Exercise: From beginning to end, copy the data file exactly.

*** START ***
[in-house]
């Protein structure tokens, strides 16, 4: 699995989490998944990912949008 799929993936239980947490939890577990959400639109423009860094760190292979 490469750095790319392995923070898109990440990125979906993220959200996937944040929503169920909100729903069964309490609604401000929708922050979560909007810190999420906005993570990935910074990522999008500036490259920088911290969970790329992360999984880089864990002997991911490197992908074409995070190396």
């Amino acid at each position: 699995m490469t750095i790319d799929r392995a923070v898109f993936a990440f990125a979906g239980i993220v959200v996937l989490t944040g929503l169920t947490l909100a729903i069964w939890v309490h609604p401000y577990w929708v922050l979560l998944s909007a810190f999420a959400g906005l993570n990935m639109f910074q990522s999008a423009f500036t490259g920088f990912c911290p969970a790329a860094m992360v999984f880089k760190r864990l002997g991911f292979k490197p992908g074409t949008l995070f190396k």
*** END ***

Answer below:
[in-house]
């Protein structure tokens, strides 16, 4: 699995989490998944990912949008 799929993936239980947490939890577990959400639109423009860094760190292979 490469750095790319392995923070898109990440990125979906993220959200996937944040929503169920909100729903069964309490609604401000929708922050979560909007810190999420906005993570990935910074990522999008500036490259920088911290969970790329992360999984880089864990002997991911490197992908074409995070190396």
């Amino acid at each position: 699995m490469t750095i790319d799929r392995a923070v898109f993936a990440f990125a979906g239980i993220v959200v996937l989490t944040g929503l169920t947490l909100a729903i069964w939890v309490h609604p401000y577990w929708v922050l979560l998944s909007a810190f999420a959400g906005l993570n990935m639109f910074q990522s999008a423009f500036t490259g920088f990912c911290p969970a790329a860094m992360v999984f880089k760190r864990l002997g991911f292979k490197p992908g074409t949008l995070f190396k």